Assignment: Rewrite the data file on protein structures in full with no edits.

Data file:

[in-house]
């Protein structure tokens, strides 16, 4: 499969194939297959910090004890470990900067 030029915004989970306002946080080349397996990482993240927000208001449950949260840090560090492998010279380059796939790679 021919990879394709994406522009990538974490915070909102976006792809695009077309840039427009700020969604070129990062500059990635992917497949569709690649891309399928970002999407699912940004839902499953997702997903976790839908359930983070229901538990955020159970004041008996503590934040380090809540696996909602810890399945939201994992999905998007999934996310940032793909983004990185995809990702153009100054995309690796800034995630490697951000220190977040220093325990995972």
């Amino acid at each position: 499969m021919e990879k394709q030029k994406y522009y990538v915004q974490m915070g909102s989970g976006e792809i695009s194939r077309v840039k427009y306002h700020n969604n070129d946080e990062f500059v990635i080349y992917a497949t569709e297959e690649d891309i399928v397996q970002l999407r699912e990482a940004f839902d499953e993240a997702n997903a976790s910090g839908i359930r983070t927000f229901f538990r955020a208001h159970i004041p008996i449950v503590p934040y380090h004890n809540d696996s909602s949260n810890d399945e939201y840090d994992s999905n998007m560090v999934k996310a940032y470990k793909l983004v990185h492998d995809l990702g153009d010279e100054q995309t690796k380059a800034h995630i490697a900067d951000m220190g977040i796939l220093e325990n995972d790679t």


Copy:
[in-house]
């Protein structure tokens, strides 16, 4: 499969194939297959910090004890470990900067 030029915004989970306002946080080349397996990482993240927000208001449950949260840090560090492998010279380059796939790679 021919990879394709994406522009990538974490915070909102976006792809695009077309840039427009700020969604070129990062500059990635992917497949569709690649891309399928970002999407699912940004839902499953997702997903976790839908359930983070229901538990955020159970004041008996503590934040380090809540696996909602810890399945939201994992999905998007999934996310940032793909983004990185995809990702153009100054995309690796800034995630490697951000220190977040220093325990995972």
């Amino acid at each position: 499969m021919e990879k394709q030029k994406y522009y990538v915004q974490m915070g909102s989970g976006e792809i695009s194939r077309v840039k427009y306002h700020n969604n070129d946080e990062f500059v990635i080349y992917a497949t569709e297959e690649d891309i399928v397996q970002l999407r699912e990482a940004f839902d499953e993240a997702n997903a976790s910090g839908i359930r983070t927000f229901f538990r955020a208001h159970i004041p008996i449950v503590p934040y380090h004890n809540d696996s909602s949260n810890d399945e939201y840090d994992s999905n998007m560090v999934k996310a940032y470990k793909l983004v990185h492998d995809l990702g153009d010279e100054q995309t690796k380059a800034h995630i490697a900067d951000m220190g977040i796939l220093e325990n995972d790679t």